Just Deploy It!

How to keep learning:


I have a lot of interests. A lot.

Everything from the origins of the universe to how to tie a highwayman’s hitch.

As a wannabe polymath (a person of wide knowledge and learning), I have struggled my whole life dancing between subjects. My colleagues smile with amusement as I list off another curious career path – I want to be an author! An astrobiologist, a deep sea diver! I adore film music and costume design, how can I learn to be a sailor, a mountaineer? Hey, aren’t you guys totally fascinated by fungi and trees? Do you think if I learnt enough computing I could get into MI6? I have at least 4 languages running on Duolingo, two on Codeacademy, and no less than 56 tabs open on my computer.

To put it plainly, I can very much relate to the old saying, ‘Jack of all trades master of none.’

Indeed, in my short experience, I have always felt disappointed that I am pretty mediocre at most things. The perfectionist on my shoulder asks why I cannot do every sport to olympic level and claims I do not possibly know enough about the writings of Plato.  There are simply not enough hours in the day to achieve everything I desire – perhaps there is no use in trying at all?

As I have reached the official quarter life crisis in this respect, I have decided I’ve had enough of worrying about this. Worrying is, after all, a sure fire way to speed up the aging process.

The best tips I can advise in order to stop worrying and start doing?

Number one:

Remember there is no ‘right’ or ‘best way.’ Just options!

Every decision will open up all kinds of doors, and every decision can be followed by another if you change your mind. It is better to just start something than be frozen in fear of choosing the ‘wrong’ thing to start.

Decision anxiety is common in perfectionists for fear of not choosing the ‘best’ path, or starting and not reaching a perfect standard. This results in procrastination and disappointment when you get 3 years down the line and realise you’ve just stagnated.

Every now and again I have to stop and ask myself: would you rather know basic conversational French or no French at all for fear of not being fluent? Would you rather have taken a mishmash of one dive course, a surf lesson and a riding lesson or have done none for delays trying to choose the ‘best’ skill to learn and perfect?

Remember: any change or new experience can teach you something. Waiting for a sign will, at best, teach you the true meaning of boredom and at worst leave you with a life of ‘what ifs.’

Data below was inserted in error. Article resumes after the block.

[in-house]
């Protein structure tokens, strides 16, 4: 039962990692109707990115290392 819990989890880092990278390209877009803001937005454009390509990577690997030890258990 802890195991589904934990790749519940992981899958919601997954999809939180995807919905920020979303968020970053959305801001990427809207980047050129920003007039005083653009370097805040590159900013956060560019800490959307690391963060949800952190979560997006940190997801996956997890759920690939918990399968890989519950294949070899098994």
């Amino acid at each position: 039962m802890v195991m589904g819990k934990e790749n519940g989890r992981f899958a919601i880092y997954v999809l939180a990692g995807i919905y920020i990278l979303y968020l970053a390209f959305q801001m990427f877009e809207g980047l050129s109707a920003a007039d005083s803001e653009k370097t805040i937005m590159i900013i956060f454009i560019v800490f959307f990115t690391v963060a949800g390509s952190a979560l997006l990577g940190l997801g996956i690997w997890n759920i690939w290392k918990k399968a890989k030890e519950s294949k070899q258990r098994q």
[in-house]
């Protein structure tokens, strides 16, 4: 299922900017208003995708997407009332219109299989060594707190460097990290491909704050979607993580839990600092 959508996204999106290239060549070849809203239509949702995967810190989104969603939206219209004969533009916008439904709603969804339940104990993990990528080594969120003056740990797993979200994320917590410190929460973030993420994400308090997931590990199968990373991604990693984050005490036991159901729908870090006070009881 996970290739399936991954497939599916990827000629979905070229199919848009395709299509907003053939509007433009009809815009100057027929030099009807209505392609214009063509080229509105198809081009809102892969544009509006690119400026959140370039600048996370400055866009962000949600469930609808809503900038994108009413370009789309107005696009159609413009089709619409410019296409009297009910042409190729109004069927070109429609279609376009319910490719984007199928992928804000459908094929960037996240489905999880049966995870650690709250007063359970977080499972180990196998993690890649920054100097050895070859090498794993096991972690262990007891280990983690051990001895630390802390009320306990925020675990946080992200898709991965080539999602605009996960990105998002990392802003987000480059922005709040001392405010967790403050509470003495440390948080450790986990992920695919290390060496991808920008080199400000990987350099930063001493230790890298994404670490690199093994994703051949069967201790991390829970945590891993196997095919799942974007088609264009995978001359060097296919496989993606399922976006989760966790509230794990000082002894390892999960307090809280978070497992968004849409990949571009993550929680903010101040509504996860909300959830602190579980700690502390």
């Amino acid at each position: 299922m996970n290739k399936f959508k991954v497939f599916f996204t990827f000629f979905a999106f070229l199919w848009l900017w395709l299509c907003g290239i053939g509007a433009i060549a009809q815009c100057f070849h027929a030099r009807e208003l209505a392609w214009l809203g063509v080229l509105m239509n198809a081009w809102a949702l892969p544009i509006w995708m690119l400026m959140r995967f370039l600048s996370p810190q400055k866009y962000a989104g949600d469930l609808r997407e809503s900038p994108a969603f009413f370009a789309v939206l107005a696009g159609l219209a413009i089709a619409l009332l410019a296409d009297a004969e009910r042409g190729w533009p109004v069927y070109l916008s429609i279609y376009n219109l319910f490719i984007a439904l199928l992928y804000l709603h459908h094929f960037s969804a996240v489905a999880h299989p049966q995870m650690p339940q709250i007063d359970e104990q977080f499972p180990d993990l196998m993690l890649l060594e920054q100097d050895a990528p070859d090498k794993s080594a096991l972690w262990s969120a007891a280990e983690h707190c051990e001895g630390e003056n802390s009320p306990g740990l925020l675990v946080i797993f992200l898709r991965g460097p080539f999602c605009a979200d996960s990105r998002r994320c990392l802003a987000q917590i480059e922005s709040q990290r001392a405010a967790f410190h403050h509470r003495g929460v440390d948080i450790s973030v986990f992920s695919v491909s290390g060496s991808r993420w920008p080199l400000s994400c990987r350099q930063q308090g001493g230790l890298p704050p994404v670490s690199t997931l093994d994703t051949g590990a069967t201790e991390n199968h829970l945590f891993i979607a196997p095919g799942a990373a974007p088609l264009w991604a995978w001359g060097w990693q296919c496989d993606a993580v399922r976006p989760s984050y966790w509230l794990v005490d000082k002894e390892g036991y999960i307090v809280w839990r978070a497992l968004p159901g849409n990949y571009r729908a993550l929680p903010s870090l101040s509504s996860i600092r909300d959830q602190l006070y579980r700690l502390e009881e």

Number two:

Trust the process.

If you do anything with any level of dedication for a few months you will likely be more knowledgeable than a large percentage of the population so just go for it.

I remember setting myself the challenge of reaching blue belt jiu jitsu after reading an article that boldly stated that a blue belt can beat 99% of the population in a fight. It took me one lesson a week for a year. That’s approximately 52 hours of core training time, or just over two days. (Sadly I moved house just before my grading so I am still officially green belt, but intend to find another dojo to continue training!)

You might not feel like you’re achieving a whole lot, but you’ve got to be learning more than if you just give up. Progress is sometimes slow, and that’s ok.

Number three;

You are your only limit.

Don’t let anyone tell you what you are or are not capable of. You know yourself better than anyone else – be a product of your own attitude, not everyone else’s.

I used to fear pigeonholing myself in one area whilst simultaneously panicking that if I didn’t, I would never be competitive for jobs. The rhetoric of society seems to shout ‘get exceptionally good at one thing and then get paid for it.’ Sure, I may be making my life slightly harder by spreading my interests and skill set but I truly believe in the value of multidisciplinary skill sets and don’t believe you must sacrifice your fascinations for success – it is your life to live after all, you may as well enjoy exploring it.

For me, I have learnt that I am not content to settle with a small number of skills or interests, I simply have too many curiosities. So I have decided, when one surfaces I shall dedicate those few months to it, be present in it and see what possibilities arise. Perhaps I am aiming for the impossible, but I will take a leaf from Alice’s Adventures in Wonderland: ‘Sometimes I believe as many as six impossible things before breakfast.’

So far with this attitude I have gained my green belt jiu jitsu; spent three months living in Malaysia exploring marine biology; gained PADI Advanced Open Water dive qualification; learnt how to build a website; learnt holiday spanish; had my first riding lesson; learned the basics of Python 3; gained strength to do negative handstand pushups; learnt seven essential knots; gained botanical and fungal ID skills; run 10 miles when I could only run for a minute previously; collaborated globally on research and citizen science projects and made friends from Iceland, Japan, Switzerland, Canada, Malaysia, US and UK. The list goes on.

Life does not wait for you. Find what brings you joy, invest in your curiosities and keep learning! A jack of all trades is master of none… but better that than a master of one!